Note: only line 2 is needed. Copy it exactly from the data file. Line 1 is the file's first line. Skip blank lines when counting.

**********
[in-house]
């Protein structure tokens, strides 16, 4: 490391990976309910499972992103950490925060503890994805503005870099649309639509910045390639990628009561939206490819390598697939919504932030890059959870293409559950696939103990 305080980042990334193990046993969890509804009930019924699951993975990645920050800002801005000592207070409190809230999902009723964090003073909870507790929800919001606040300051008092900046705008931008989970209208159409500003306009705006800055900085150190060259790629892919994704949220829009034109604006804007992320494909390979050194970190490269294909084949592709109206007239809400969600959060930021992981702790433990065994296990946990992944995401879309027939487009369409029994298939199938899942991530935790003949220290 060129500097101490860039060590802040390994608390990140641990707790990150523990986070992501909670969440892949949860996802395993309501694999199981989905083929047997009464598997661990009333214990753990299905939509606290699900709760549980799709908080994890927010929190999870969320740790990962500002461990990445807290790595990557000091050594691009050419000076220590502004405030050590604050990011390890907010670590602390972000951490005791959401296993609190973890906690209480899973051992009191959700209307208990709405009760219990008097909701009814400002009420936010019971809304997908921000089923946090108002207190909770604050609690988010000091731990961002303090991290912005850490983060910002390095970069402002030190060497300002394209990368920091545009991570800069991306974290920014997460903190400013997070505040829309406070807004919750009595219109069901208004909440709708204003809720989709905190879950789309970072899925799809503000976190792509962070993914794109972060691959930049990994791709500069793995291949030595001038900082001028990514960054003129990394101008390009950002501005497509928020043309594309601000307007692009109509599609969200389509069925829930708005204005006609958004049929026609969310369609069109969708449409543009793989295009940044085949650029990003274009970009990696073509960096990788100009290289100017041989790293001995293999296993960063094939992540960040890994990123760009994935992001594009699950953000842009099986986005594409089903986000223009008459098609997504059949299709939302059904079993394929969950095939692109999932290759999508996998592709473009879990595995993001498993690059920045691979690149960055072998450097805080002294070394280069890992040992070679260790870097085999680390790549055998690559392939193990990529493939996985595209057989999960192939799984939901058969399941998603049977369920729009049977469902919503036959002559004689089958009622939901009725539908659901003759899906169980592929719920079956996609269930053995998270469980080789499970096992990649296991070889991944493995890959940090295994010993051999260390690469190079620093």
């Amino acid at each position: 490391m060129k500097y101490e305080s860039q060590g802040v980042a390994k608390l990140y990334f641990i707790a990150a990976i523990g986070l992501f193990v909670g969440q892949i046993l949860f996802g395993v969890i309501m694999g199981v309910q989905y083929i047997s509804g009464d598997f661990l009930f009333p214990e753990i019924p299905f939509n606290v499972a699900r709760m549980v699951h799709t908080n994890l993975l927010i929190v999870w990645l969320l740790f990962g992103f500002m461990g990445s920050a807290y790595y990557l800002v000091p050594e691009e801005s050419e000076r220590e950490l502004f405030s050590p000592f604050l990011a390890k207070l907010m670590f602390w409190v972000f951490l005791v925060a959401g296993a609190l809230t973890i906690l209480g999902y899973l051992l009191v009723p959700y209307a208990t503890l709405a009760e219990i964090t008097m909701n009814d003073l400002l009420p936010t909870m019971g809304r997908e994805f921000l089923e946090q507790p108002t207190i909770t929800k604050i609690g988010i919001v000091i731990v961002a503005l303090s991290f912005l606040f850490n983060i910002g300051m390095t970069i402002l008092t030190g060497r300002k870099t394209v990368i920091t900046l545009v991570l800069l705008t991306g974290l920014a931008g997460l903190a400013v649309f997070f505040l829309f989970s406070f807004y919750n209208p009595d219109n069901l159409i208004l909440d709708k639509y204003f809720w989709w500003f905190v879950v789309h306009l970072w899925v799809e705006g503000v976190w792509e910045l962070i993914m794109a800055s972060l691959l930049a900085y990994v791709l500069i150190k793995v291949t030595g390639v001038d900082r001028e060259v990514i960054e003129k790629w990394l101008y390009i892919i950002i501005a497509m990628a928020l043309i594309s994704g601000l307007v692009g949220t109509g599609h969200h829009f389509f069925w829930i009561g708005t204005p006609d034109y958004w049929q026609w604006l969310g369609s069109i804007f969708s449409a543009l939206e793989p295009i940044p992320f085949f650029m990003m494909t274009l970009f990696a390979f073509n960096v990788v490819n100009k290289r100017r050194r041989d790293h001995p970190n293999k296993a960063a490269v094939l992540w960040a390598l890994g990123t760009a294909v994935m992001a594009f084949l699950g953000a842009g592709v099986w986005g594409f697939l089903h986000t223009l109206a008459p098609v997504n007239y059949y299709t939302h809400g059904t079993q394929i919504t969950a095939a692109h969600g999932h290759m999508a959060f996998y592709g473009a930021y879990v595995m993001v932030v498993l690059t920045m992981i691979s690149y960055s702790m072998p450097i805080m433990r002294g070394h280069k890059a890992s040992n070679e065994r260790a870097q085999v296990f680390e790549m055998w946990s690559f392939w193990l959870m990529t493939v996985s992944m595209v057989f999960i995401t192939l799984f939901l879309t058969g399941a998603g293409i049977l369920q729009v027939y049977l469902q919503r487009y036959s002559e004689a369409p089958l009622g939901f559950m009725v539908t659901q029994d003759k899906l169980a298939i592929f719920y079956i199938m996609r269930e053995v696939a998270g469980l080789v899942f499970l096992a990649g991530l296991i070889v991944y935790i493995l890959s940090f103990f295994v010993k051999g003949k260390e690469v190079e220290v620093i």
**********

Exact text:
């Protein structure tokens, strides 16, 4: 490391990976309910499972992103950490925060503890994805503005870099649309639509910045390639990628009561939206490819390598697939919504932030890059959870293409559950696939103990 305080980042990334193990046993969890509804009930019924699951993975990645920050800002801005000592207070409190809230999902009723964090003073909870507790929800919001606040300051008092900046705008931008989970209208159409500003306009705006800055900085150190060259790629892919994704949220829009034109604006804007992320494909390979050194970190490269294909084949592709109206007239809400969600959060930021992981702790433990065994296990946990992944995401879309027939487009369409029994298939199938899942991530935790003949220290 060129500097101490860039060590802040390994608390990140641990707790990150523990986070992501909670969440892949949860996802395993309501694999199981989905083929047997009464598997661990009333214990753990299905939509606290699900709760549980799709908080994890927010929190999870969320740790990962500002461990990445807290790595990557000091050594691009050419000076220590502004405030050590604050990011390890907010670590602390972000951490005791959401296993609190973890906690209480899973051992009191959700209307208990709405009760219990008097909701009814400002009420936010019971809304997908921000089923946090108002207190909770604050609690988010000091731990961002303090991290912005850490983060910002390095970069402002030190060497300002394209990368920091545009991570800069991306974290920014997460903190400013997070505040829309406070807004919750009595219109069901208004909440709708204003809720989709905190879950789309970072899925799809503000976190792509962070993914794109972060691959930049990994791709500069793995291949030595001038900082001028990514960054003129990394101008390009950002501005497509928020043309594309601000307007692009109509599609969200389509069925829930708005204005006609958004049929026609969310369609069109969708449409543009793989295009940044085949650029990003274009970009990696073509960096990788100009290289100017041989790293001995293999296993960063094939992540960040890994990123760009994935992001594009699950953000842009099986986005594409089903986000223009008459098609997504059949299709939302059904079993394929969950095939692109999932290759999508996998592709473009879990595995993001498993690059920045691979690149960055072998450097805080002294070394280069890992040992070679260790870097085999680390790549055998690559392939193990990529493939996985595209057989999960192939799984939901058969399941998603049977369920729009049977469902919503036959002559004689089958009622939901009725539908659901003759899906169980592929719920079956996609269930053995998270469980080789499970096992990649296991070889991944493995890959940090295994010993051999260390690469190079620093």